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Daniel Buren

©Olivier Martin-Gambier

  • Les 2 plateaux. Aménagement de la Cour du Palais Royal, Paris, 1986
  • Drawing
  • Feutre et pastel sur papier
  • 21 x 29.7 cm
  • 995 23 01

Les 2 plateaux. Projet d'aménagement de la Cour du Palais Royal à Paris, 1986

Projet réalisé

Daniel Buren’s project was a response to the public commission for the improvement of the Main Courtyard of the Palais-Royal in Paris, launched by the Ministry of Culture in 1983, at the instigation of the President of the Republic, François Mitterrand. It was based on two fundamental principles, as specified by the artist: “The first consists in not erecting any sculpture in the middle of this Main Courtyard, as tradition would have it, but in revealing what lies beneath it. The second is aimed at including the project within the architectural composition of the Palais-Royal, which is essentially linear, repetitive and gridded. The planned monumental work emerges from the conjunction of these two principles, which is to say from all the possibilities of both of them, but nevertheless without them contradicting one another or cancelling each other out”. The new design of the Courtyard was governed by several axes or themes: the distribution of the columns of the Galerie d’Orléans determined the layout on the ground; the circumference and the inter-axis of the columns of the Palais-Royal dictated the height and spacing of the cylinders; the repetition of the stripes and the 260 cylinders established a unity and a structure in this huge complex by way of rhythmic connections; the way the Courtyard opens towards the gardens, the former being dominated by colonnades on only three sides; the desire to place the visitor in an intermediate position between two levels, thus offering a plural reading of the place; and last of all, the total occupation of the Courtyard’s 3000 sq. m.. As a participatory area, inviting spectators to construct their own viewpoint, Buren’s work invariably comes into being from the site and the people occupying it. The visitor, walking about the Courtyard, summoned here to sit down, climb, jump or lean, which is to say to vary the effect of how he sees the place, as is shown by the artist’s drawings, experiments with the site from an angle which can be endlessly renewed. The visitor becomes a “living statue”, a decipherer of a readable space, not only vertically up to 319 cm. above his head and down to 319 cm. below his feet, but also horizontally and diagonally. In ceaselessly intersecting to encourage the movement of people’s eyes, (up, down, over there, behind), they upset any rigid and unambiguous definition of the terms, because the real ground also becomes a ceiling for the cylinders which are driven into trenches.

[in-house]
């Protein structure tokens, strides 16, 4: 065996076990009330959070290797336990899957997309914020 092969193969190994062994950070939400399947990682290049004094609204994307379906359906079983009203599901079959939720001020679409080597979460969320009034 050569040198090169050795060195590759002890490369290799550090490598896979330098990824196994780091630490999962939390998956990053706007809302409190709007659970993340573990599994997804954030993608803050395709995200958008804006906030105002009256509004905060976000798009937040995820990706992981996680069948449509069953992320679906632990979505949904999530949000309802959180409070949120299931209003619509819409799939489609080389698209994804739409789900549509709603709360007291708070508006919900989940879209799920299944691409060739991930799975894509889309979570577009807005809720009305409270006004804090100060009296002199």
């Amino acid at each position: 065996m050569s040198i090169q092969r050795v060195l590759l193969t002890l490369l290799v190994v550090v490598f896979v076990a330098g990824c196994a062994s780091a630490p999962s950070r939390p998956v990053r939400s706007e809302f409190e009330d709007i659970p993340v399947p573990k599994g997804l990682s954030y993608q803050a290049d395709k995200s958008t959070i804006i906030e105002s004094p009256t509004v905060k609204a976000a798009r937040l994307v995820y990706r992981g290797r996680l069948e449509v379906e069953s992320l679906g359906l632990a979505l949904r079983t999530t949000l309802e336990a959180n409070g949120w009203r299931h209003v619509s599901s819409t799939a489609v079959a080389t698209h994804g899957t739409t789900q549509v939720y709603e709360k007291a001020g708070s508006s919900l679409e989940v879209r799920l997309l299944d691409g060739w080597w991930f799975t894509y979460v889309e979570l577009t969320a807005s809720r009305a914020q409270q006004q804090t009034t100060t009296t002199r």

N. L.

Inventory / Slideshow [33]